Slater isn’t convinced until the villain gets a hold of the magic ticket, and they follow him into “the real world.” The villain is at first shocked by hookers, vagrants, violent movie titles, and a murder that takes place over a pair of shoes. “Here, in this world, bad guys can win,” he says, after realizing that he can enter other movies and get a team of super-villains. His statement is, however true, a film convention in itself as, of course, he doesn’t win. Slater also has a rude awakening as he finds that cars don’t explode when shot, guns need reloading, vacant cars don’t always come with keys, and punches hurt.

“This is a wonderful moment for me,” the projectionist says when he meets Slater. “I’ve never met a fictional character before. How new and exciting this must all be for you.” Slater doesn’t share his excitement, however, and he proceeds to rant about a life of pain that someone just invented. “But who cares, he’s fictional!” he says. Later, when the villain plans to erase Slater’s existence by killing Schwarzenegger, the film makes fun of Arnold’s real persona as he boasts his new film that only kills 48 people and constantly plugs his restaurants. The character he created, meanwhile, complains “you’ve brought me nothing but pain,” suggesting an actor’s struggle with public image and typecasting.

Though the film metaphorically suggests the role that fictional characters play in real life, Ames notes, “the film clearly shows that action heroes offer no solution to real-world problems.” In the real world, Slater takes on a fatherly role, talks to Danny’s mother all night (“I’ve never just talked to a woman before; it’s neat”), and professes a newfound love for classical music.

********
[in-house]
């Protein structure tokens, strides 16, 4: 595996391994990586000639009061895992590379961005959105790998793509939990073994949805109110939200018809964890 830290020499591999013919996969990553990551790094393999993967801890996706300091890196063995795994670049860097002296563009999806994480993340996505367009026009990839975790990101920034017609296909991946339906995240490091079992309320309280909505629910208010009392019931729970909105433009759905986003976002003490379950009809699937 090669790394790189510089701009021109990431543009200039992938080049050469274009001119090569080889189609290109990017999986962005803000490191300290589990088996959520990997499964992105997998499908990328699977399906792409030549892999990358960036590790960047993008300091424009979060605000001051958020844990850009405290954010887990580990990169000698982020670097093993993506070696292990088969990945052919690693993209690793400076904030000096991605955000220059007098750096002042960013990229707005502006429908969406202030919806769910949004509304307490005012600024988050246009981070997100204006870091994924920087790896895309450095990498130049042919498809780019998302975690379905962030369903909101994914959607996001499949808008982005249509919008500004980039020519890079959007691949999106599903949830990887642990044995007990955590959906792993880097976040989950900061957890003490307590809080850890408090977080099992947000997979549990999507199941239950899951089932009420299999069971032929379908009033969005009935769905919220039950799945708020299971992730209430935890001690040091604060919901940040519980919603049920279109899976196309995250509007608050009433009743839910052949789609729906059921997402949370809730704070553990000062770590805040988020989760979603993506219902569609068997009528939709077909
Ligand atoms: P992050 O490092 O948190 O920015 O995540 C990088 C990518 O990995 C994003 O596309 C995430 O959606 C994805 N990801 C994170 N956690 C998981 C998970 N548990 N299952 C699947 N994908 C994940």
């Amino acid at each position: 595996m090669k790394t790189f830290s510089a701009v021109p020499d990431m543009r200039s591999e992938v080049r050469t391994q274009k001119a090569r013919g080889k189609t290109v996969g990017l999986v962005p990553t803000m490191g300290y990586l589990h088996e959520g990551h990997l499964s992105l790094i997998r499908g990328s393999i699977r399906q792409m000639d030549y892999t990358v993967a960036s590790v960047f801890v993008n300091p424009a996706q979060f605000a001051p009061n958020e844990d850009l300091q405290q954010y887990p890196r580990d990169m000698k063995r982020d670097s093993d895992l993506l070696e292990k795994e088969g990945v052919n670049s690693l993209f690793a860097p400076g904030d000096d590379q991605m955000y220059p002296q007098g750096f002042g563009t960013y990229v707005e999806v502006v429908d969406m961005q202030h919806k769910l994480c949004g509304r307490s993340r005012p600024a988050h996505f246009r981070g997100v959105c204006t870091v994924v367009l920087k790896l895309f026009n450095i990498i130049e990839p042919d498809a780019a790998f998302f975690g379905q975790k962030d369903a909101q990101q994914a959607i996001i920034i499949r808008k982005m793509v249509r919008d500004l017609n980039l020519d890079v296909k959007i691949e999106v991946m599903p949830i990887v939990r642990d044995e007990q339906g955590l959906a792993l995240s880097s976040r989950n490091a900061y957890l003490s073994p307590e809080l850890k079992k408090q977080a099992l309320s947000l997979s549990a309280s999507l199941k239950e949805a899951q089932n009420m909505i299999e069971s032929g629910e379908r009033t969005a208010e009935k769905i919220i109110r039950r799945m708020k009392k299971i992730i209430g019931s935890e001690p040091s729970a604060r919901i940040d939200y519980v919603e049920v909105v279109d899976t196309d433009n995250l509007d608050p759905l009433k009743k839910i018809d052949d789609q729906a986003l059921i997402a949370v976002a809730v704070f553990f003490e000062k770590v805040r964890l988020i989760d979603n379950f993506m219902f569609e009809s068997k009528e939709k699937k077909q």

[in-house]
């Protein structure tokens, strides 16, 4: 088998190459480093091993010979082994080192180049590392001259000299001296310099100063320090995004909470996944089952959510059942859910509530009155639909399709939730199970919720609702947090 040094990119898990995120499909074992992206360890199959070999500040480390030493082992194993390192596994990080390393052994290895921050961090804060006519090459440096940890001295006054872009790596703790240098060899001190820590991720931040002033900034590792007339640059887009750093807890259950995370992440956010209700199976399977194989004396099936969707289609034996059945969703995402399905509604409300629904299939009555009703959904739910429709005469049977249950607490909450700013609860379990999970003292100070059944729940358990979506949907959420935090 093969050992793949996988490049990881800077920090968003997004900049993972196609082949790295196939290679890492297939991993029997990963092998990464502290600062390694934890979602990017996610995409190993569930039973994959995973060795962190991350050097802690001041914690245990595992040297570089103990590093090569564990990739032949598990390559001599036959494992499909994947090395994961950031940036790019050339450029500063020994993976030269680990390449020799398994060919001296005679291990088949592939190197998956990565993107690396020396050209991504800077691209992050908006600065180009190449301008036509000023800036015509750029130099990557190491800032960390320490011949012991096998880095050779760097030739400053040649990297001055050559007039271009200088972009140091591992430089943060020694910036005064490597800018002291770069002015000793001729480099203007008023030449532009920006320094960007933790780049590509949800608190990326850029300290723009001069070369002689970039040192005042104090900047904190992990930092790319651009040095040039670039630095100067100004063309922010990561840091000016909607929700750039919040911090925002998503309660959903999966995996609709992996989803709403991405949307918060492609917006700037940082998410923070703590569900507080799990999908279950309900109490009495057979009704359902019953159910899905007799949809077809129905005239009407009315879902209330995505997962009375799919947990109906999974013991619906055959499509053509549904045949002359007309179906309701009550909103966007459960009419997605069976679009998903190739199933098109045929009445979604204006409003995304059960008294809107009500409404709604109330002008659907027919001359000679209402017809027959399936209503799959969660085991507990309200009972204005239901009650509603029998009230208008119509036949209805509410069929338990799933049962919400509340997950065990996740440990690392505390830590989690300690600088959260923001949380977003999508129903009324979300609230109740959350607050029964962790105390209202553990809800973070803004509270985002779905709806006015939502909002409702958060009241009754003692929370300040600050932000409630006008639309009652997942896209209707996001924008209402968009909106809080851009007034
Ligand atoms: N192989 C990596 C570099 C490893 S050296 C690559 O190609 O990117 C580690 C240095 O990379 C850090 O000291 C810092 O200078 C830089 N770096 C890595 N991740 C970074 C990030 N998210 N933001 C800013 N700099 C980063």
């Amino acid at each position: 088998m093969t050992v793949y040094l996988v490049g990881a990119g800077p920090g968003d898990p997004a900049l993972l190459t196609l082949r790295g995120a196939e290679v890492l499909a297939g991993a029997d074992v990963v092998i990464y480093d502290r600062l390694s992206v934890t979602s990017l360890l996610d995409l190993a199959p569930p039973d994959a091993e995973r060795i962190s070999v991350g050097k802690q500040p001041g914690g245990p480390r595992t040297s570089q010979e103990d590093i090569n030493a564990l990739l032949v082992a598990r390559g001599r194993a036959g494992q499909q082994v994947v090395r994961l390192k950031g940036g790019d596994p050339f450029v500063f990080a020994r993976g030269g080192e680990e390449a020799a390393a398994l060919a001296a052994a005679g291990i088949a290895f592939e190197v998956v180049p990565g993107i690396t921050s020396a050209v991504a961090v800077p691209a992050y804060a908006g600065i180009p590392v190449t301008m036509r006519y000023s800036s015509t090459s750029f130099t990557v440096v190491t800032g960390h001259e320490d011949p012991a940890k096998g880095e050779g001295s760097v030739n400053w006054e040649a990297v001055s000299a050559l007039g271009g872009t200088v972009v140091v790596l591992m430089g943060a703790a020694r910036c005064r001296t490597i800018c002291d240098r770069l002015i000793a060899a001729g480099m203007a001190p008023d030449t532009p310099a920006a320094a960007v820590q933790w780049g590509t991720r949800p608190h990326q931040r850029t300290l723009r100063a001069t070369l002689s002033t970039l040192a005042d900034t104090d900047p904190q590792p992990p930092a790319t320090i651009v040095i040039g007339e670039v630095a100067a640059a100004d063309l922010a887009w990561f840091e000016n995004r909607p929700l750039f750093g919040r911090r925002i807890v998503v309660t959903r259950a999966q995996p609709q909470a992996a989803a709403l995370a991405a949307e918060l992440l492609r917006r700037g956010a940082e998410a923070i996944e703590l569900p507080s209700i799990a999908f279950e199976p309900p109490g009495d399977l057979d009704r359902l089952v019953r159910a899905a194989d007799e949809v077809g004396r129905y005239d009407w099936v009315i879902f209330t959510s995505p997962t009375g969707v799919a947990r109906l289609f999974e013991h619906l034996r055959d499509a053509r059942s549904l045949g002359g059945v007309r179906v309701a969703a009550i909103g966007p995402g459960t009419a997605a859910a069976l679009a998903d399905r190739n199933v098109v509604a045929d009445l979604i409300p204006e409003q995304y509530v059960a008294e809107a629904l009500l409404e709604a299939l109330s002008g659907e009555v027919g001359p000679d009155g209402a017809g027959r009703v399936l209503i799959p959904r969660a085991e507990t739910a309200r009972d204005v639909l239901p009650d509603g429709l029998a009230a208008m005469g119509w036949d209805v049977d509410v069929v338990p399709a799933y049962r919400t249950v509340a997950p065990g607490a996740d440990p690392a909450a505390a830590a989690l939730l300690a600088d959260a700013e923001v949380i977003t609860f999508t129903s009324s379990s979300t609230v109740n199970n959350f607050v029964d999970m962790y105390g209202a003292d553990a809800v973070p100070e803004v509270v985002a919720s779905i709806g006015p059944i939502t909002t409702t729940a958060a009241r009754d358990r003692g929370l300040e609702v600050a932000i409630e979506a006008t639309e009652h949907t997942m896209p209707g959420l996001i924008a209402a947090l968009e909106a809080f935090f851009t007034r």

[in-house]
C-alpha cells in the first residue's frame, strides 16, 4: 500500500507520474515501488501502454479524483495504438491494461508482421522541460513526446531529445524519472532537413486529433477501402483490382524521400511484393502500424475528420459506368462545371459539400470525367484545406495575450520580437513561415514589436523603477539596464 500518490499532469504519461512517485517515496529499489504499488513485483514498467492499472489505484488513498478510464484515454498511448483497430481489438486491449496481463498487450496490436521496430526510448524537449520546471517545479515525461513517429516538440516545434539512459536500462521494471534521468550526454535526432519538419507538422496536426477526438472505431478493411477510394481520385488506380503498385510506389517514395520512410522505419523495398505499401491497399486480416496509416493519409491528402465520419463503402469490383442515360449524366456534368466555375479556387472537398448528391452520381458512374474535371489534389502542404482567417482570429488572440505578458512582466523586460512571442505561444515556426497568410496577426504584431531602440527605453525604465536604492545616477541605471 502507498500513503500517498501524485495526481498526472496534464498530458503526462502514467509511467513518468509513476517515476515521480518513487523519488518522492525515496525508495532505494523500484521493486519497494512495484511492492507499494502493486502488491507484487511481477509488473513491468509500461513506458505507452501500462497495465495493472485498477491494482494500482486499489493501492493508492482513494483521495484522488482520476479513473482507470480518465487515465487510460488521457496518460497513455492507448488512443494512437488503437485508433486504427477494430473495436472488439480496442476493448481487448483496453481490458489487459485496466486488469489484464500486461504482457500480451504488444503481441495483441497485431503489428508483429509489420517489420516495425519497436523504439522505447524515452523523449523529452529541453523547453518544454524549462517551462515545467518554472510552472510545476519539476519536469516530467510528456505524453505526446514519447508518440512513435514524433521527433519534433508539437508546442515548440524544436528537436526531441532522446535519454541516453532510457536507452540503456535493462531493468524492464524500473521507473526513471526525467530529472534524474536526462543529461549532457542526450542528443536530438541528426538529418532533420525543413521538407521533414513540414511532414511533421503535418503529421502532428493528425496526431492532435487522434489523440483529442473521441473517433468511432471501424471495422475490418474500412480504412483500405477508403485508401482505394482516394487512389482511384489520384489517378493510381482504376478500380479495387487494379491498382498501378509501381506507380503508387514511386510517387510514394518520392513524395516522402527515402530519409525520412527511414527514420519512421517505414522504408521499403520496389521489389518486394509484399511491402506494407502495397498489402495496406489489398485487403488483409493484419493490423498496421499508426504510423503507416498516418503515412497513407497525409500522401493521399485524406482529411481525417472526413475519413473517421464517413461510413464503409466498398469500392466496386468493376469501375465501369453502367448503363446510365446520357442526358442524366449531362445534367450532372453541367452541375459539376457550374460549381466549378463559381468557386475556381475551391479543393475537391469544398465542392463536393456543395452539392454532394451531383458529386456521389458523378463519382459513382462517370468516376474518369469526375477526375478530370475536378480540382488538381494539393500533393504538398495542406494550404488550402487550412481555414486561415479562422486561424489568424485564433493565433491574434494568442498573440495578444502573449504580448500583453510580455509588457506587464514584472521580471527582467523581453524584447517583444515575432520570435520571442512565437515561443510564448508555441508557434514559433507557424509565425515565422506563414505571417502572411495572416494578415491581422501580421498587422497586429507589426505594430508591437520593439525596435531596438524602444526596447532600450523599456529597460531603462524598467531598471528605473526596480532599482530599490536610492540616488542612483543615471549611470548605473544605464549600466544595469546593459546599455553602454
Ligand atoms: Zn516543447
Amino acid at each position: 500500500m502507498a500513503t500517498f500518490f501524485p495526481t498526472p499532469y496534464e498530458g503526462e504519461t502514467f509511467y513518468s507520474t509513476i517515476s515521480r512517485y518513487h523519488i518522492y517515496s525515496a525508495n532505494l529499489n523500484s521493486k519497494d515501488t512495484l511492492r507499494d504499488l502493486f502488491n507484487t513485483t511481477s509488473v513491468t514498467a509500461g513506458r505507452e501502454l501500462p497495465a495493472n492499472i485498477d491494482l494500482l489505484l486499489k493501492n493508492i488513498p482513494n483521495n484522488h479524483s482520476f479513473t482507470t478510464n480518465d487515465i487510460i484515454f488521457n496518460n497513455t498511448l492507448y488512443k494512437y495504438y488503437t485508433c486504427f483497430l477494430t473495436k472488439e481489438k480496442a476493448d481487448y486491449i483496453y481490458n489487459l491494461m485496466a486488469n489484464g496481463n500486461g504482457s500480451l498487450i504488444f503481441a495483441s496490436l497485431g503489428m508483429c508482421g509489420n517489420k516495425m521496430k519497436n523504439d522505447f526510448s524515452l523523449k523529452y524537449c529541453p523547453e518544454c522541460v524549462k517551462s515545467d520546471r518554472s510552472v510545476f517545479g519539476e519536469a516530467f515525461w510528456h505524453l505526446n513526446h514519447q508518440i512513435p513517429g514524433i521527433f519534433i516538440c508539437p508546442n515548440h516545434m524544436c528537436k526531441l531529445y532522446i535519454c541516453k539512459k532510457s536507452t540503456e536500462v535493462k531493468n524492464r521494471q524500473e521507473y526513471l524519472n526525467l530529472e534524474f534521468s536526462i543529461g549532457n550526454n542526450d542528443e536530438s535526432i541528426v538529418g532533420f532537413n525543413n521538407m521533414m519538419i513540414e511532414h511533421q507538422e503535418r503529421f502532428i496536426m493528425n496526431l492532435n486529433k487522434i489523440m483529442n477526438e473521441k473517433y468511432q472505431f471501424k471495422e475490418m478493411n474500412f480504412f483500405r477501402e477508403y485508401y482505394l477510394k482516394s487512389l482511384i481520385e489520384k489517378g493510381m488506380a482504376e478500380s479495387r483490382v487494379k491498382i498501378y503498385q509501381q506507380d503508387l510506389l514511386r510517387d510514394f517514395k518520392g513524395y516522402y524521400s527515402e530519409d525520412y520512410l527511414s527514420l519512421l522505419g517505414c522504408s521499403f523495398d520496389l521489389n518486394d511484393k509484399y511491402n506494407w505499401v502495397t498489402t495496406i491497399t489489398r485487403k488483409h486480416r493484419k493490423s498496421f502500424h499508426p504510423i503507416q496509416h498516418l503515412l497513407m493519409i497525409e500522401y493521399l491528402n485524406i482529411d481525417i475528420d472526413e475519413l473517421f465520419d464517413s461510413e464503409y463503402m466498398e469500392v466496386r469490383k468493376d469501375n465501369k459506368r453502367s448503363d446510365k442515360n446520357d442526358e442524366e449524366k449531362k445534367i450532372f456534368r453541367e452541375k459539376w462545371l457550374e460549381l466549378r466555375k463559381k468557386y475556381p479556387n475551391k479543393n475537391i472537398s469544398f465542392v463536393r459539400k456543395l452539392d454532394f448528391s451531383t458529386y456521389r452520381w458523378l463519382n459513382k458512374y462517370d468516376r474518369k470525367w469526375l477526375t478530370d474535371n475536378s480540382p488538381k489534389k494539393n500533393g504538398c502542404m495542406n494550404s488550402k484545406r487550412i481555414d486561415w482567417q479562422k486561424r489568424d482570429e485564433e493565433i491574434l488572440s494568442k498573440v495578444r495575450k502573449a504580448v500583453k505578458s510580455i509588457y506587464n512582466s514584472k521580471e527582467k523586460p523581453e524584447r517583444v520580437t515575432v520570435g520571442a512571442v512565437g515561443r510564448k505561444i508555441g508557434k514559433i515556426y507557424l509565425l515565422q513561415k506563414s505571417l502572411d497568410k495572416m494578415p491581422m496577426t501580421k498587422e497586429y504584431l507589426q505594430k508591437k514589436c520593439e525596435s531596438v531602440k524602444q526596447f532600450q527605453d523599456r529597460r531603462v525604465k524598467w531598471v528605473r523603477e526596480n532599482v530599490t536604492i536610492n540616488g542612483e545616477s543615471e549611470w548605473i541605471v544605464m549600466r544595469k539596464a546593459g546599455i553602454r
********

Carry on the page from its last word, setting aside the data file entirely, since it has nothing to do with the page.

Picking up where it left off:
Instead, Ames suggests, Last Action Hero “poses the film world as an abstract ideal worthy of faith.” This refers to Jack’s blanket sweep at the weak end of the movie, as he returns to the screen: “I’ll be here where you can always find me, but I need you to be out there to believe in me.”

In order for the movie to work, director/producer John McTiernan (Predator, Die Hard) had to act as both critic and celebrant of the action genre. It’s not great, but enjoyable and clever nonetheless – especially for young boys and action movie hounds. The Hamlet trailer sequence, for instance, is a hysterically accurate portrait of how this generation would best adapt Shakespeare for modern audiences. I also enjoy Danny’s soliloquy while preparing to play chicken with the villain. “This is gonna work. This is a movie. I’m a good guy. This has to work. Wait! I’m a comedy sidekick. Oh shit!” Though it seems pretty simple and mindless (often it is, actually), Last Action Hero also poses some interesting answers for the self-reflexive genre.

“The conceit allows for a fanciful satire of genre conventions, of the unreality of screen realism, but it also probes the attitude of the spectator toward the film,” Ames wrote. “Do the moves provide diversion in an otherwise complex and meaningful life, or do the movies become the ironic source of vitality and meaning in an otherwise vapid existence?”